“Nigerian Army Deployed to States Rocked by Deadly Herdsmen Violence” (Africanews.com); “Dozens buried after Nigeria clashes” (joyonline); “End killings by Herdsmen Now, Ohaneze charges Buhari” (news2.onlinenigeria.com); “Declare Fulani herdsmen Terrorists Now Southern, Middlebelt Leaders charge Buhari” (dailypost.ng); “Mass Burial for 73 Nigerian farmers killed in Herder clashes” (Daily Monitor); and “Herdsmen killings: Fayose’s Utterances Capable of Tearing Nigerians Apart–DYCB” (dailypost.ng).
The above headlines poured into a single platform in less than sixty minutes on 12 January 2018, all reacting to the unrelenting killings that commenced from the Christmas of 2017 into the first ten days of 2018. The major killing fields were the Benue, Nasarawa and Adamawa axis. The grievance: Fulani herdsmen allegation of indigenous farmers refusal that they graze cattle on their farms.
Resource wars have raged in Nigeria for roughly two decades beginning with the Niger-Delta crisis in the 1990s. Pending its successful containment by the President Musa Yar’adua administration, the Boko Haram insurgency erupted. Despite the group’s insistence that they are on a religious war to expand the frontiers of Islam and establish caliphate rule, Nigerian
politicians, government officials and the world summarized their agitation as another resource-related conflict. After almost a decade of insurgency with thousands of lives lost, vast territories devastated and depopulated, infrastructures destroyed, and millions of Nigerians living in IDP camps, the trouble remains uncontained.
While Nigerians eagerly anticipated a strong leadership during its last electoral exercise in 2015 and voted in a former Army General, Muhammadu Buhari, for purposes of ensuring security across the length and breadth of the nation, among other pressing issues of national importance, the past two years have rather unfolded another resource-related emergency with grave security implications for Nigeria and Nigerians—the unprecedented increase in Fulani herdsmen harassments, molestations and killing of farmers and other citizens all over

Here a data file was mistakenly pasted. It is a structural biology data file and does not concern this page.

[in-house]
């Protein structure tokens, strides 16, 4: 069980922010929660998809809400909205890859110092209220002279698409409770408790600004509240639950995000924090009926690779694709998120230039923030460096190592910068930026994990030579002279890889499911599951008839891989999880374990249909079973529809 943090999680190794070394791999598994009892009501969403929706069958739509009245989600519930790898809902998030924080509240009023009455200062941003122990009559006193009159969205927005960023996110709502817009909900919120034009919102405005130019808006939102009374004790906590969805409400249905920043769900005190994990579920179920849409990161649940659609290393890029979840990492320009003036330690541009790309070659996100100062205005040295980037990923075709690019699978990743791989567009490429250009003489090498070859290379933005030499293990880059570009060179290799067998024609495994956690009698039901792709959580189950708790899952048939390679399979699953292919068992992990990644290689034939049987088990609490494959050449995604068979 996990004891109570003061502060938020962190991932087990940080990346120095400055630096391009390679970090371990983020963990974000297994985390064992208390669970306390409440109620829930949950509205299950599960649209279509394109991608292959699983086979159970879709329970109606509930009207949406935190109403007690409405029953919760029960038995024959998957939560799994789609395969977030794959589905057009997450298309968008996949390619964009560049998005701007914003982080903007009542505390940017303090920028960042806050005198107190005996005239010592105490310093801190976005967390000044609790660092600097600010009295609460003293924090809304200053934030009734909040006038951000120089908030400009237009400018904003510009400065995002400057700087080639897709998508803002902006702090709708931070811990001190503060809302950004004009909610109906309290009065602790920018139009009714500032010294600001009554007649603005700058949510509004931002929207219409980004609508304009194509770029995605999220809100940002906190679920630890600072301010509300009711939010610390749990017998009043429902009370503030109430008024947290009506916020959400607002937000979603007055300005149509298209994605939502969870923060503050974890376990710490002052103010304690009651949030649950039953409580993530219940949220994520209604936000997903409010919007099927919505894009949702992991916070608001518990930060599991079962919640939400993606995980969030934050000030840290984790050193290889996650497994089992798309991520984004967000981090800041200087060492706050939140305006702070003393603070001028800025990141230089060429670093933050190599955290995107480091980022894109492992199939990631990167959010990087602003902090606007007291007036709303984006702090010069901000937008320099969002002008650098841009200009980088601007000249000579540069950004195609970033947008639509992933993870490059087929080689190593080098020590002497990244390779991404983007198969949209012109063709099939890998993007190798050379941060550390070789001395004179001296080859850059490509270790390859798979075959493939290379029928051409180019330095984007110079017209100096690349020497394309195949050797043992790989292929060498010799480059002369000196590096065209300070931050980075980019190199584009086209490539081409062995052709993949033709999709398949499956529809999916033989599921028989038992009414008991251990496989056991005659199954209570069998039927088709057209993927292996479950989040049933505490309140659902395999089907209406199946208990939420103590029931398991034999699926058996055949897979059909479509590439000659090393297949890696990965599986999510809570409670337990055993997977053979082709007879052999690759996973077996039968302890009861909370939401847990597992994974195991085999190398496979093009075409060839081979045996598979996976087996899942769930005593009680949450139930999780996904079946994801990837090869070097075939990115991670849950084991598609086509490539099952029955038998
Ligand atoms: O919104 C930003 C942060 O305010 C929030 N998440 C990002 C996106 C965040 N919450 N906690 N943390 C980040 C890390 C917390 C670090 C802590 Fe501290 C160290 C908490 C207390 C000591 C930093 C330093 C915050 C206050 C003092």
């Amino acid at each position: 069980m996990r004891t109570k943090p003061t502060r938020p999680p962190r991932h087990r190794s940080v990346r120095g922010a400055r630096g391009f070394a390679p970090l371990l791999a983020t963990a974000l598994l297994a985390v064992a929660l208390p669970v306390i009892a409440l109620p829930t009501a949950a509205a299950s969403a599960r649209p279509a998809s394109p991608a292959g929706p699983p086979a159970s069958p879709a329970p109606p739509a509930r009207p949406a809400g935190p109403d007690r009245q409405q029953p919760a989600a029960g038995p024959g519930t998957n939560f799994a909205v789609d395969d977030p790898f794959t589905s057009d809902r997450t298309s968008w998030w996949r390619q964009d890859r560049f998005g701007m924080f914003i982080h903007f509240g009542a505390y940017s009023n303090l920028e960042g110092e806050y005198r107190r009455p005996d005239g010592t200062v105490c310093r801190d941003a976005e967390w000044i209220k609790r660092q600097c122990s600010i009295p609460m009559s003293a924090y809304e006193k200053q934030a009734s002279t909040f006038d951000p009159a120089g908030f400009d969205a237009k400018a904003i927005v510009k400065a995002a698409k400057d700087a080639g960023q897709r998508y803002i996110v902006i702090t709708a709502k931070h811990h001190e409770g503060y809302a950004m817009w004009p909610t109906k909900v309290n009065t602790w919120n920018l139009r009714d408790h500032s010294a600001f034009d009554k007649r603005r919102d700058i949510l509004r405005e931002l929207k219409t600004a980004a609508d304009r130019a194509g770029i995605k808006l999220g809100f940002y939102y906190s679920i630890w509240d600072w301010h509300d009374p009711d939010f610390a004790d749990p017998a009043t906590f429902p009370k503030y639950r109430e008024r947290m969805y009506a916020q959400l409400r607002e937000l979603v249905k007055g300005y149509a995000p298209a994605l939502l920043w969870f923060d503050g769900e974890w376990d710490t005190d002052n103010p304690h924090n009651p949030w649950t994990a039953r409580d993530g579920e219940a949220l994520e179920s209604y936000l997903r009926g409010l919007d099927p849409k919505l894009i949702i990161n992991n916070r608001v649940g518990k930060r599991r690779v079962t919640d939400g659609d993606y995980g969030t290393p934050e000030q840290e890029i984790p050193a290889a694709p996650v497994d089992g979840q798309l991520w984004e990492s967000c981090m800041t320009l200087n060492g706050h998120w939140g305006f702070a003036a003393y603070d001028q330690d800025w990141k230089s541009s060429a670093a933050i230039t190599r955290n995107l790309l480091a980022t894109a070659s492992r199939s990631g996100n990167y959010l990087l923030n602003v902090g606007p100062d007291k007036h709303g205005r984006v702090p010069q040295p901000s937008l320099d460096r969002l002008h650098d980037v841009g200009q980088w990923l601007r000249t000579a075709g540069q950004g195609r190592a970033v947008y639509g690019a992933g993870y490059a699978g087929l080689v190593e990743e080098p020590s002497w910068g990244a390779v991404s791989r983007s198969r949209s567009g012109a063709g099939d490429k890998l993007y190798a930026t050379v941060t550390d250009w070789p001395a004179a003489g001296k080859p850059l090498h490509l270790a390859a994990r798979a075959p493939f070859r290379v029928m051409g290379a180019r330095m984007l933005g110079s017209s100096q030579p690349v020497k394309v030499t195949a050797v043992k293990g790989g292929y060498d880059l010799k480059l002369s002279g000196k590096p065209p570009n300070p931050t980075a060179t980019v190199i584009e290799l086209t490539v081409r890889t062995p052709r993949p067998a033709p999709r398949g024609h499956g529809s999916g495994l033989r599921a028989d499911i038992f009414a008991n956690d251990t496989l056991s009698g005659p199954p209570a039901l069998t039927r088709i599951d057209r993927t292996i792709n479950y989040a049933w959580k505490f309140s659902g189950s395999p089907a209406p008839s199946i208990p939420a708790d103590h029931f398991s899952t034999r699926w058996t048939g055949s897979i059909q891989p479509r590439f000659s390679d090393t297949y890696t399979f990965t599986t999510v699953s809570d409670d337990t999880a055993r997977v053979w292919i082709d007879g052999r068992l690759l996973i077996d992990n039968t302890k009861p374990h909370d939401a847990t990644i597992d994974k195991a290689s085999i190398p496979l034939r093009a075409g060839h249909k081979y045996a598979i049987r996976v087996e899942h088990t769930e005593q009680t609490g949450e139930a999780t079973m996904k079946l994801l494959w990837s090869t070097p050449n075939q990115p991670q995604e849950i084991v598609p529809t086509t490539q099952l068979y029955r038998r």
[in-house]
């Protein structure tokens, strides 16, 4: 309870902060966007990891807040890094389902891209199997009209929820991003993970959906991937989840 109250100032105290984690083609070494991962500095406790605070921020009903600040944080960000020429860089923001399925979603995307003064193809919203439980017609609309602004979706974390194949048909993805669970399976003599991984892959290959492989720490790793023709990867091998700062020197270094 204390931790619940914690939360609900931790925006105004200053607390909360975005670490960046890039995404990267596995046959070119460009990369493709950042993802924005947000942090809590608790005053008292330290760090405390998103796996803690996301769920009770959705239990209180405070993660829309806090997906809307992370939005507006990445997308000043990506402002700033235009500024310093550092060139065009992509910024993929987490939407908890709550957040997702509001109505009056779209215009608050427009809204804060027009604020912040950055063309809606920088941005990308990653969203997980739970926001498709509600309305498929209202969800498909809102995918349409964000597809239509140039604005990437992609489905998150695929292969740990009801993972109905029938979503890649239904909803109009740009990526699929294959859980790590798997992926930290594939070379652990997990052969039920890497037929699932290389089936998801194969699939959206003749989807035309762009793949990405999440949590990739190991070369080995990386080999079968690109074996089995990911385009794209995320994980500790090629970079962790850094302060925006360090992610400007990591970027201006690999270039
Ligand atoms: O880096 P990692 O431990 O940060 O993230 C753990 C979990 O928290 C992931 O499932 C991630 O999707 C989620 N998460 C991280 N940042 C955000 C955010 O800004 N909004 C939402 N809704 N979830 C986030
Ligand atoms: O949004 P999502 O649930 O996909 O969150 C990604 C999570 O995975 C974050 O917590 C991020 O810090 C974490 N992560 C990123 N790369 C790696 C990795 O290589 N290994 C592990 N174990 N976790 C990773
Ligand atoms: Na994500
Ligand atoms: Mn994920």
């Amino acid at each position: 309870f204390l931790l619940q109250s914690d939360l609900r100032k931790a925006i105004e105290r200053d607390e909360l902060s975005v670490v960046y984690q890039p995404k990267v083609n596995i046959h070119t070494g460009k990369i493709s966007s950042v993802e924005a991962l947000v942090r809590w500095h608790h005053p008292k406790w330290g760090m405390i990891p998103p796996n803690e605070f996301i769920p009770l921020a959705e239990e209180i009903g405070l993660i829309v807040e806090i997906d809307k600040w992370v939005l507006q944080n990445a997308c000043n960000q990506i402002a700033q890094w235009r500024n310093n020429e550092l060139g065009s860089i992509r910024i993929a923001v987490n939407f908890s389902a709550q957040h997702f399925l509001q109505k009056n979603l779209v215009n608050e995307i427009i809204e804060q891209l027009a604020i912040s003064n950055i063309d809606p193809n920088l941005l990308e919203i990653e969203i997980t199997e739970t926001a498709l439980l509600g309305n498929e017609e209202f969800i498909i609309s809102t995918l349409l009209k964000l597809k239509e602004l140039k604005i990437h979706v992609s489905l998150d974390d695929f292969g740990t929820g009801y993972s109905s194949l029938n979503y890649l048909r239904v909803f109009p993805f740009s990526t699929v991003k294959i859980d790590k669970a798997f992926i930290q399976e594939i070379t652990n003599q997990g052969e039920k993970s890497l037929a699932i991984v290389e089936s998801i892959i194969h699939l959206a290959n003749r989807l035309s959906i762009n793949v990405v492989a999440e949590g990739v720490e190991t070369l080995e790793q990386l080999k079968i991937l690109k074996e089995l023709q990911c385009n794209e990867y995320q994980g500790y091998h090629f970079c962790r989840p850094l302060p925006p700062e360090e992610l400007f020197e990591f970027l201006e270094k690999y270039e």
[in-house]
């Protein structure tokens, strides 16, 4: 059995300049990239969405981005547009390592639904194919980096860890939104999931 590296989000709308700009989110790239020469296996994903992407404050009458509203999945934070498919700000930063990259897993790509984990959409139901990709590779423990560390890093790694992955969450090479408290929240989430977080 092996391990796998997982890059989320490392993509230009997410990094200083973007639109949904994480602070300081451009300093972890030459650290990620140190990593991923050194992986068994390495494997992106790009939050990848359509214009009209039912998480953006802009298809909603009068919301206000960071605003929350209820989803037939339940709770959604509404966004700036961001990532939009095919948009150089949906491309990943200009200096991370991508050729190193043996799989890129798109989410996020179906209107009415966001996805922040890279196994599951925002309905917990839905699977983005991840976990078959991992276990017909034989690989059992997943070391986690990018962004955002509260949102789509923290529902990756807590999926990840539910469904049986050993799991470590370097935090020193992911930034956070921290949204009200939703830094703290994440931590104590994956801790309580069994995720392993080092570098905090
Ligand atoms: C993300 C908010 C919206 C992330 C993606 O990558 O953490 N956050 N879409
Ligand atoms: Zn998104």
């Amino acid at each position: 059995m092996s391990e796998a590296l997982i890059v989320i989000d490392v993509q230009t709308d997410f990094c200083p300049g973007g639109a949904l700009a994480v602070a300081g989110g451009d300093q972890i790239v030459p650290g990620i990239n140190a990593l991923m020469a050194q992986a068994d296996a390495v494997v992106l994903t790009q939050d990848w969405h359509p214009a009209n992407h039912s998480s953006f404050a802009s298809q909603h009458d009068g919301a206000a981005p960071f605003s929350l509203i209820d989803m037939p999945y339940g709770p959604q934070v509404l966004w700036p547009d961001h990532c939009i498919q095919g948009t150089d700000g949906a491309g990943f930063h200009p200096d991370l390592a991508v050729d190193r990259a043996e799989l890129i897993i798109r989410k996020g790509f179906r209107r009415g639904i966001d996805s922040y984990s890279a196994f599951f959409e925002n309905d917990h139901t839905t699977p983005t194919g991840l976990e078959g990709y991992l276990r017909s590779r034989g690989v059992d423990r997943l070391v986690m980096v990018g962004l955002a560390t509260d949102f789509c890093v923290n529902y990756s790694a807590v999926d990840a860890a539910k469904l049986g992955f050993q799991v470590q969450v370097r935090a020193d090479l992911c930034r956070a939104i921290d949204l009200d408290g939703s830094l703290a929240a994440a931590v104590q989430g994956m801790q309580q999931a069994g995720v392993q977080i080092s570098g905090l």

the Nigerian Middle Belt, South-Western and South-Eastern Nigeria. Simply put, in regions below the North East and North West geopolitical zones.
Within the mesh of Boko Haram insurgency and Fulani herdsmen troubles, Niger Delta militants regrouped with the new name “Niger Delta Avengers”, IPOB emerged demanding for an independent Republic of Biafra and other voices for regional independence became visible from the West, South-South and Middle Belt (North Central) sections of the country.
All these incidents share one thing in common: grievances over resource allocation. In effect, different groups and sectors in the country are on a collision course over resources, their allocation, and right of access to them. The raging resource wars have touched on Nigeria’s international image, political experience, social relations, religious ideas, and economic activities, to mention a few; besides also affecting neighbouring nations in the West African region.
This meeting, therefore, seeks to bring Humboldt Fellows, other experts and students together to deliberate on Nigeria’s Resource Wars and their implications for individual, group and national wellbeing of Nigerians. Participants are encouraged to draw their inspiration from other nations’ experiences with their resource conflicts. Papers are expected to deal with all the foreseeable consequences of Nigeria’s resource wars as well as articulate proposals for their effective containment. The results from the conference will be widely disseminated and brought to the attention of policymakers. An anthology and a special journal edition are anticipated from the conference, which also will provide a much-needed opportunity to promote the AvH programmes and funding opportunities in South-Eastern Nigeria where little or no alumni activity has been held in about a decade.
Conference Date: 6 – 10 May 2019
Venue: University of Nigeria, Nsukka
Abstract Deadline: 30 November 2018
Completed Papers: 31 March 2019
[Contact: Professor Egodi Uchendu, MNAL, FHSN / email@example.com / 08039617898 ]
Sponsored by the Alexander von Humboldt Foundation, Bonn, Germany